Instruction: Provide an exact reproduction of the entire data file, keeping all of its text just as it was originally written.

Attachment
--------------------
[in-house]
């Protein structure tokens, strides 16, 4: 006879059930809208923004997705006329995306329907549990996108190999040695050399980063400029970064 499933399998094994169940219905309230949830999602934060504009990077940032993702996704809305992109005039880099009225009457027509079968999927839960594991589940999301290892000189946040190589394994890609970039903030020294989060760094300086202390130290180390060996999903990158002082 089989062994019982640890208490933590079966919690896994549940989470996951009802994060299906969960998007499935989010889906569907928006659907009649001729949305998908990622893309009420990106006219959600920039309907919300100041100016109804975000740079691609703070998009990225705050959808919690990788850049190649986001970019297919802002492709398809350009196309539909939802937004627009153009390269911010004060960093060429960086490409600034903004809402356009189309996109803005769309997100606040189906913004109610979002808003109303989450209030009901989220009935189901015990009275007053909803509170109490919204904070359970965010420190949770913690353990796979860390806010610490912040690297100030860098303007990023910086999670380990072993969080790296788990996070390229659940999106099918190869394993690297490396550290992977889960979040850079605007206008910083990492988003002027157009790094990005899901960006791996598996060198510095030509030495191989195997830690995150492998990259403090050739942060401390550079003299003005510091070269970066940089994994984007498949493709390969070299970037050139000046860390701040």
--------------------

[in-house]
């Protein structure tokens, strides 16, 4: 006879059930809208923004997705006329995306329907549990996108190999040695050399980063400029970064 499933399998094994169940219905309230949830999602934060504009990077940032993702996704809305992109005039880099009225009457027509079968999927839960594991589940999301290892000189946040190589394994890609970039903030020294989060760094300086202390130290180390060996999903990158002082 089989062994019982640890208490933590079966919690896994549940989470996951009802994060299906969960998007499935989010889906569907928006659907009649001729949305998908990622893309009420990106006219959600920039309907919300100041100016109804975000740079691609703070998009990225705050959808919690990788850049190649986001970019297919802002492709398809350009196309539909939802937004627009153009390269911010004060960093060429960086490409600034903004809402356009189309996109803005769309997100606040189906913004109610979002808003109303989450209030009901989220009935189901015990009275007053909803509170109490919204904070359970965010420190949770913690353990796979860390806010610490912040690297100030860098303007990023910086999670380990072993969080790296788990996070390229659940999106099918190869394993690297490396550290992977889960979040850079605007206008910083990492988003002027157009790094990005899901960006791996598996060198510095030509030495191989195997830690995150492998990259403090050739942060401390550079003299003005510091070269970066940089994994984007498949493709390969070299970037050139000046860390701040």